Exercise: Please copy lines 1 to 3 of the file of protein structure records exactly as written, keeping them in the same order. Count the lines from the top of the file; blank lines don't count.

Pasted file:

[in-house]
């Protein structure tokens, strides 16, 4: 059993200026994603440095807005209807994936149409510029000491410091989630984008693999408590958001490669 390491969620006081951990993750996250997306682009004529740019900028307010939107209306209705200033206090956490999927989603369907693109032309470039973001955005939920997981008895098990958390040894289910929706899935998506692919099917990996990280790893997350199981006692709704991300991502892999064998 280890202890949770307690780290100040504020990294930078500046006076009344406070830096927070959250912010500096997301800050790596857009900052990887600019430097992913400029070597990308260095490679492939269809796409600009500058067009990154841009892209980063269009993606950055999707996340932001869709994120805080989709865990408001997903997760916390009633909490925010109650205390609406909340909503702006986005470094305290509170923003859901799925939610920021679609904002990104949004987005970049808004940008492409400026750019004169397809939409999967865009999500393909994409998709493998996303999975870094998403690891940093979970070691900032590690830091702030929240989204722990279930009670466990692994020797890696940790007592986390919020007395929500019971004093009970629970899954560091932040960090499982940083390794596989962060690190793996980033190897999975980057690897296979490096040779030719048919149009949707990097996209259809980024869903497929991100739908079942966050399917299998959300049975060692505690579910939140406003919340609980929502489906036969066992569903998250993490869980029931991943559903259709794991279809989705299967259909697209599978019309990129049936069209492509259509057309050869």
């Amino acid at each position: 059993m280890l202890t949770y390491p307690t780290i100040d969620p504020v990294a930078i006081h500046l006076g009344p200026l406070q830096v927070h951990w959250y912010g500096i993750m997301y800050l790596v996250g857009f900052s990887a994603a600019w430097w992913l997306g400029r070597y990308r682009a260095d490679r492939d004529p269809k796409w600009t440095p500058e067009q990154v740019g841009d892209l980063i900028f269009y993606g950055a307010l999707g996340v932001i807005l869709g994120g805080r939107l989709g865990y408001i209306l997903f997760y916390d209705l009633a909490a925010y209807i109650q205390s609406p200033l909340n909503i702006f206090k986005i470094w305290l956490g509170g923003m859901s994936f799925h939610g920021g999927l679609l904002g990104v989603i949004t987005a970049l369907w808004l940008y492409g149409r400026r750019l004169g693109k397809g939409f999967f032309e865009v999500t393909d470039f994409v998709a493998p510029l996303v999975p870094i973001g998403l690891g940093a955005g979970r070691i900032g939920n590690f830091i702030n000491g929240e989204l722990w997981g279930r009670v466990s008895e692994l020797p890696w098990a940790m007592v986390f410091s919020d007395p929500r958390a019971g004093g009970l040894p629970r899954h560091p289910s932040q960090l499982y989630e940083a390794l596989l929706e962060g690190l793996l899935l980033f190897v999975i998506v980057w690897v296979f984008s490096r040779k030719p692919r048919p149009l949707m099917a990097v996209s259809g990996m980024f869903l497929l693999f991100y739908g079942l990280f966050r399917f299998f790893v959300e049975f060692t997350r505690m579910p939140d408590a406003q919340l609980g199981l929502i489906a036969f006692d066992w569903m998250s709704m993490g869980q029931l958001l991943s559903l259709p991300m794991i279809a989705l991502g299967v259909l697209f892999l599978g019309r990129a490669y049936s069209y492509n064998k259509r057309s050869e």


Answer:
[in-house]
């Protein structure tokens, strides 16, 4: 059993200026994603440095807005209807994936149409510029000491410091989630984008693999408590958001490669 390491969620006081951990993750996250997306682009004529740019900028307010939107209306209705200033206090956490999927989603369907693109032309470039973001955005939920997981008895098990958390040894289910929706899935998506692919099917990996990280790893997350199981006692709704991300991502892999064998 280890202890949770307690780290100040504020990294930078500046006076009344406070830096927070959250912010500096997301800050790596857009900052990887600019430097992913400029070597990308260095490679492939269809796409600009500058067009990154841009892209980063269009993606950055999707996340932001869709994120805080989709865990408001997903997760916390009633909490925010109650205390609406909340909503702006986005470094305290509170923003859901799925939610920021679609904002990104949004987005970049808004940008492409400026750019004169397809939409999967865009999500393909994409998709493998996303999975870094998403690891940093979970070691900032590690830091702030929240989204722990279930009670466990692994020797890696940790007592986390919020007395929500019971004093009970629970899954560091932040960090499982940083390794596989962060690190793996980033190897999975980057690897296979490096040779030719048919149009949707990097996209259809980024869903497929991100739908079942966050399917299998959300049975060692505690579910939140406003919340609980929502489906036969066992569903998250993490869980029931991943559903259709794991279809989705299967259909697209599978019309990129049936069209492509259509057309050869």
């Amino acid at each position: 059993m280890l202890t949770y390491p307690t780290i100040d969620p504020v990294a930078i006081h500046l006076g009344p200026l406070q830096v927070h951990w959250y912010g500096i993750m997301y800050l790596v996250g857009f900052s990887a994603a600019w430097w992913l997306g400029r070597y990308r682009a260095d490679r492939d004529p269809k796409w600009t440095p500058e067009q990154v740019g841009d892209l980063i900028f269009y993606g950055a307010l999707g996340v932001i807005l869709g994120g805080r939107l989709g865990y408001i209306l997903f997760y916390d209705l009633a909490a925010y209807i109650q205390s609406p200033l909340n909503i702006f206090k986005i470094w305290l956490g509170g923003m859901s994936f799925h939610g920021g999927l679609l904002g990104v989603i949004t987005a970049l369907w808004l940008y492409g149409r400026r750019l004169g693109k397809g939409f999967f032309e865009v999500t393909d470039f994409v998709a493998p510029l996303v999975p870094i973001g998403l690891g940093a955005g979970r070691i900032g939920n590690f830091i702030n000491g929240e989204l722990w997981g279930r009670v466990s008895e692994l020797p890696w098990a940790m007592v986390f410091s919020d007395p929500r958390a019971g004093g009970l040894p629970r899954h560091p289910s932040q960090l499982y989630e940083a390794l596989l929706e962060g690190l793996l899935l980033f190897v999975i998506v980057w690897v296979f984008s490096r040779k030719p692919r048919p149009l949707m099917a990097v996209s259809g990996m980024f869903l497929l693999f991100y739908g079942l990280f966050r399917f299998f790893v959300e049975f060692t997350r505690m579910p939140d408590a406003q919340l609980g199981l929502i489906a036969f006692d066992w569903m998250s709704m993490g869980q029931l958001l991943s559903l259709p991300m794991i279809a989705l991502g299967v259909l697209f892999l599978g019309r990129a490669y049936s069209y492509n064998k259509r057309s050869e």